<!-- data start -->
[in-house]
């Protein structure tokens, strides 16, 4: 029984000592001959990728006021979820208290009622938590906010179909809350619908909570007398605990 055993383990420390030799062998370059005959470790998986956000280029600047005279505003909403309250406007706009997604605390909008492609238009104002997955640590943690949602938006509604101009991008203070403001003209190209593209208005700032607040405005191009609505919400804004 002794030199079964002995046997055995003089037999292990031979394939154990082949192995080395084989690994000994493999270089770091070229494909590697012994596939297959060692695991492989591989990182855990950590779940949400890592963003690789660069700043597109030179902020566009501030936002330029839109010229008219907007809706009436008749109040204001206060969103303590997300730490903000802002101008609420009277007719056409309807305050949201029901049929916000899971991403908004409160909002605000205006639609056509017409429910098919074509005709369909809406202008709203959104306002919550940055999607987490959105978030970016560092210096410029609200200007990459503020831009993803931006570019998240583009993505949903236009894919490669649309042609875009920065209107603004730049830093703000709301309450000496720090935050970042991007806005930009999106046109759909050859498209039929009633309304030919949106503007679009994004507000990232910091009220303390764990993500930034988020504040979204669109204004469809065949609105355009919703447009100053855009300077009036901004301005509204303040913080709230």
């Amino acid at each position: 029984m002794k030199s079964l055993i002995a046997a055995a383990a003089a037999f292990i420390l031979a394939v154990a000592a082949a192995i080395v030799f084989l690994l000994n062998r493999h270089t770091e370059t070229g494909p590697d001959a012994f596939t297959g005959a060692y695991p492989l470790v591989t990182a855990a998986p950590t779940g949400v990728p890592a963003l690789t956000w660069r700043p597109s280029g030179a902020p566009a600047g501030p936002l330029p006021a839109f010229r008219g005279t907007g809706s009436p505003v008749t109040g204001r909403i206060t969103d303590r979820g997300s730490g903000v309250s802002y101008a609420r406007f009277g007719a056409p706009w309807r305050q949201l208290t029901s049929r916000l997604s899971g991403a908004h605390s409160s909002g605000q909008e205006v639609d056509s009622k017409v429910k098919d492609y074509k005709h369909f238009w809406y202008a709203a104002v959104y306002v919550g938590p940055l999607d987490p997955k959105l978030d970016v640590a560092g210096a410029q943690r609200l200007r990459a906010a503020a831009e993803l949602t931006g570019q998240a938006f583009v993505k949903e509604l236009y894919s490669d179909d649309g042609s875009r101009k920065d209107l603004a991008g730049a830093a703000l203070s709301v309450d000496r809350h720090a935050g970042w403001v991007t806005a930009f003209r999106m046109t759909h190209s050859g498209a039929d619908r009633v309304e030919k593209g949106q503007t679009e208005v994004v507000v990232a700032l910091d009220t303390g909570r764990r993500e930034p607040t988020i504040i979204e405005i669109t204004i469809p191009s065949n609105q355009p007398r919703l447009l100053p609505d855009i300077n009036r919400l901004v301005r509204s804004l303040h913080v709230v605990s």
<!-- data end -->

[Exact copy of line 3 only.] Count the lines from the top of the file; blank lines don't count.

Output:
């Amino acid at each position: 029984m002794k030199s079964l055993i002995a046997a055995a383990a003089a037999f292990i420390l031979a394939v154990a000592a082949a192995i080395v030799f084989l690994l000994n062998r493999h270089t770091e370059t070229g494909p590697d001959a012994f596939t297959g005959a060692y695991p492989l470790v591989t990182a855990a998986p950590t779940g949400v990728p890592a963003l690789t956000w660069r700043p597109s280029g030179a902020p566009a600047g501030p936002l330029p006021a839109f010229r008219g005279t907007g809706s009436p505003v008749t109040g204001r909403i206060t969103d303590r979820g997300s730490g903000v309250s802002y101008a609420r406007f009277g007719a056409p706009w309807r305050q949201l208290t029901s049929r916000l997604s899971g991403a908004h605390s409160s909002g605000q909008e205006v639609d056509s009622k017409v429910k098919d492609y074509k005709h369909f238009w809406y202008a709203a104002v959104y306002v919550g938590p940055l999607d987490p997955k959105l978030d970016v640590a560092g210096a410029q943690r609200l200007r990459a906010a503020a831009e993803l949602t931006g570019q998240a938006f583009v993505k949903e509604l236009y894919s490669d179909d649309g042609s875009r101009k920065d209107l603004a991008g730049a830093a703000l203070s709301v309450d000496r809350h720090a935050g970042w403001v991007t806005a930009f003209r999106m046109t759909h190209s050859g498209a039929d619908r009633v309304e030919k593209g949106q503007t679009e208005v994004v507000v990232a700032l910091d009220t303390g909570r764990r993500e930034p607040t988020i504040i979204e405005i669109t204004i469809p191009s065949n609105q355009p007398r919703l447009l100053p609505d855009i300077n009036r919400l901004v301005r509204s804004l303040h913080v709230v605990s």